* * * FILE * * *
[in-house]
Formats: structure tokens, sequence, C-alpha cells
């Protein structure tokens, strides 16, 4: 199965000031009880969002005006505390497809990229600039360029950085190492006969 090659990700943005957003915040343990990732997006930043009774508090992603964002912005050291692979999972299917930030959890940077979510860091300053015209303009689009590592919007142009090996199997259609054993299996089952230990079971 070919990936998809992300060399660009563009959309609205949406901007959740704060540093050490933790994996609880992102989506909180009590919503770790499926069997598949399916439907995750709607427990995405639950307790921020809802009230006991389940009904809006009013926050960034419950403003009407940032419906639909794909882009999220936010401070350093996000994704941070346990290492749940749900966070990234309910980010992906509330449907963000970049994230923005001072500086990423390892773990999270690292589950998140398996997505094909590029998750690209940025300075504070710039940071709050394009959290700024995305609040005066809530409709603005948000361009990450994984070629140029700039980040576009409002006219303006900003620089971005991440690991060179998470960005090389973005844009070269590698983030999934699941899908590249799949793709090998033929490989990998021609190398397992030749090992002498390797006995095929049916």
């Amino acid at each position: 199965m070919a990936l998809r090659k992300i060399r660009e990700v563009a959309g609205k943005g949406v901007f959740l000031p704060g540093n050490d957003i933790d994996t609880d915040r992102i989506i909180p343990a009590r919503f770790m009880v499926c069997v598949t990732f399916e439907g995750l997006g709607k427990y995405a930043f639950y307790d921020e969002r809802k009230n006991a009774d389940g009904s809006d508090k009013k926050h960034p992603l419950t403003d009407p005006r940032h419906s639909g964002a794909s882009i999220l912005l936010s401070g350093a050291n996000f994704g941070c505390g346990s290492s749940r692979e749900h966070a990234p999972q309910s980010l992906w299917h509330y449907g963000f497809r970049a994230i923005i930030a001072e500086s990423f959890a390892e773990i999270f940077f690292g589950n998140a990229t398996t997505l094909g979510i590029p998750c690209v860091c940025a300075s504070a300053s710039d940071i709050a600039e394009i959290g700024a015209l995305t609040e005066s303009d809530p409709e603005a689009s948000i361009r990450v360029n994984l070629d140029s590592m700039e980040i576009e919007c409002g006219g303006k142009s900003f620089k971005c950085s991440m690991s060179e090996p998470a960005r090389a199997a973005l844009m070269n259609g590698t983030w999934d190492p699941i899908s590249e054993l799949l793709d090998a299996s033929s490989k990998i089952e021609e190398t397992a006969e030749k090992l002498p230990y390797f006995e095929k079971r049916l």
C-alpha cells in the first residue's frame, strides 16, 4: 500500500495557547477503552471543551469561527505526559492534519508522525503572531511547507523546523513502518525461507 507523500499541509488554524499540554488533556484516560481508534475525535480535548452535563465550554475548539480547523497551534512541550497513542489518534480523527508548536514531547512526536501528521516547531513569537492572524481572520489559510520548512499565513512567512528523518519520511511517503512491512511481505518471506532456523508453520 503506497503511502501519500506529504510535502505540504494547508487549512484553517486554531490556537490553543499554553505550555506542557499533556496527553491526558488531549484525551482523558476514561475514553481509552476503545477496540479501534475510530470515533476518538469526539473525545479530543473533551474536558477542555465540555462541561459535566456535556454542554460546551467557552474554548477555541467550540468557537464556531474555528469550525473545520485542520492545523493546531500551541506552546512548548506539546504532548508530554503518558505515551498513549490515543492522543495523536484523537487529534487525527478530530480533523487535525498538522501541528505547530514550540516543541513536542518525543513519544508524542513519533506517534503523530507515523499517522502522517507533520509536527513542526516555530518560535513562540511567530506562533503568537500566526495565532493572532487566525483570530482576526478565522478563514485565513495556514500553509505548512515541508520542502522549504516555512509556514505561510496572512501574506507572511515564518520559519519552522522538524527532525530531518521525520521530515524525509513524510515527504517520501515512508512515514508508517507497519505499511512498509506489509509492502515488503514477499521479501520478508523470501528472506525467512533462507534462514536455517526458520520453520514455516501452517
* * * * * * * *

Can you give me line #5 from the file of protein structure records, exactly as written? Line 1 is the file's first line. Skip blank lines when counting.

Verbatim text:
C-alpha cells in the first residue's frame, strides 16, 4: 500500500495557547477503552471543551469561527505526559492534519508522525503572531511547507523546523513502518525461507 507523500499541509488554524499540554488533556484516560481508534475525535480535548452535563465550554475548539480547523497551534512541550497513542489518534480523527508548536514531547512526536501528521516547531513569537492572524481572520489559510520548512499565513512567512528523518519520511511517503512491512511481505518471506532456523508453520 503506497503511502501519500506529504510535502505540504494547508487549512484553517486554531490556537490553543499554553505550555506542557499533556496527553491526558488531549484525551482523558476514561475514553481509552476503545477496540479501534475510530470515533476518538469526539473525545479530543473533551474536558477542555465540555462541561459535566456535556454542554460546551467557552474554548477555541467550540468557537464556531474555528469550525473545520485542520492545523493546531500551541506552546512548548506539546504532548508530554503518558505515551498513549490515543492522543495523536484523537487529534487525527478530530480533523487535525498538522501541528505547530514550540516543541513536542518525543513519544508524542513519533506517534503523530507515523499517522502522517507533520509536527513542526516555530518560535513562540511567530506562533503568537500566526495565532493572532487566525483570530482576526478565522478563514485565513495556514500553509505548512515541508520542502522549504516555512509556514505561510496572512501574506507572511515564518520559519519552522522538524527532525530531518521525520521530515524525509513524510515527504517520501515512508512515514508508517507497519505499511512498509506489509509492502515488503514477499521479501520478508523470501528472506525467512533462507534462514536455517526458520520453520514455516501452517